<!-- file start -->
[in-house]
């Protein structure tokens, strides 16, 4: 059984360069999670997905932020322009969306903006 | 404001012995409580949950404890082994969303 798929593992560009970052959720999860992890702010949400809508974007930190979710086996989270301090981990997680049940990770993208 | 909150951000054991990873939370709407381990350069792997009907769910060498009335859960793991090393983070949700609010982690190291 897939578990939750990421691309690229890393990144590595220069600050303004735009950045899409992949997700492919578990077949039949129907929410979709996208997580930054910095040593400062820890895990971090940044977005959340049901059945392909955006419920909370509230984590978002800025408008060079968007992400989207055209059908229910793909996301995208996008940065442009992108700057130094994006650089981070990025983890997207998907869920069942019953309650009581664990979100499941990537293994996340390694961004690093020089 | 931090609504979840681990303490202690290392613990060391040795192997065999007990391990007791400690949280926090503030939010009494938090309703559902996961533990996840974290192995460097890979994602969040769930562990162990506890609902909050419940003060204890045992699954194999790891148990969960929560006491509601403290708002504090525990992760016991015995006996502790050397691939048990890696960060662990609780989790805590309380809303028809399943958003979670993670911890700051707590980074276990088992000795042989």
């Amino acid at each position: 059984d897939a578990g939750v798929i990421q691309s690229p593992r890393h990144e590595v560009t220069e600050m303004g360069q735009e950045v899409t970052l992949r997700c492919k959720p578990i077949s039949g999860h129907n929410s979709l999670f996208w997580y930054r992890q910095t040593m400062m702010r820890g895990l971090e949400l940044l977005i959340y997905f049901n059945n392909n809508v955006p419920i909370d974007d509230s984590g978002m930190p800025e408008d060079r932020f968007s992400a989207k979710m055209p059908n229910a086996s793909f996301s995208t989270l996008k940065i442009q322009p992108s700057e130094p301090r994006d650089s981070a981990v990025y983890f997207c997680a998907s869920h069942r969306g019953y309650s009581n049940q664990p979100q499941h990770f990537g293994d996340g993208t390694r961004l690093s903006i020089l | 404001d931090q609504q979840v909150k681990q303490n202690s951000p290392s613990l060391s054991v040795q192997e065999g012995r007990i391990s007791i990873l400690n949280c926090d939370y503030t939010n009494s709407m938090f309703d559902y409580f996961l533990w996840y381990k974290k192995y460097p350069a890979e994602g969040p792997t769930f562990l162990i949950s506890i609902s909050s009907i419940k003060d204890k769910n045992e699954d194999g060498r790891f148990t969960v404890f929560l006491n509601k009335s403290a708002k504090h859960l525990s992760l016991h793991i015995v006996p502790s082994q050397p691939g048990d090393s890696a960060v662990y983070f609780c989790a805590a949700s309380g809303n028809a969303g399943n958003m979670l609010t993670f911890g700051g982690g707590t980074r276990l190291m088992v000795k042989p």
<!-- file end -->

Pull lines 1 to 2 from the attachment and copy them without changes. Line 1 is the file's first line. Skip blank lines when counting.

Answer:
[in-house]
């Protein structure tokens, strides 16, 4: 059984360069999670997905932020322009969306903006 | 404001012995409580949950404890082994969303 798929593992560009970052959720999860992890702010949400809508974007930190979710086996989270301090981990997680049940990770993208 | 909150951000054991990873939370709407381990350069792997009907769910060498009335859960793991090393983070949700609010982690190291 897939578990939750990421691309690229890393990144590595220069600050303004735009950045899409992949997700492919578990077949039949129907929410979709996208997580930054910095040593400062820890895990971090940044977005959340049901059945392909955006419920909370509230984590978002800025408008060079968007992400989207055209059908229910793909996301995208996008940065442009992108700057130094994006650089981070990025983890997207998907869920069942019953309650009581664990979100499941990537293994996340390694961004690093020089 | 931090609504979840681990303490202690290392613990060391040795192997065999007990391990007791400690949280926090503030939010009494938090309703559902996961533990996840974290192995460097890979994602969040769930562990162990506890609902909050419940003060204890045992699954194999790891148990969960929560006491509601403290708002504090525990992760016991015995006996502790050397691939048990890696960060662990609780989790805590309380809303028809399943958003979670993670911890700051707590980074276990088992000795042989």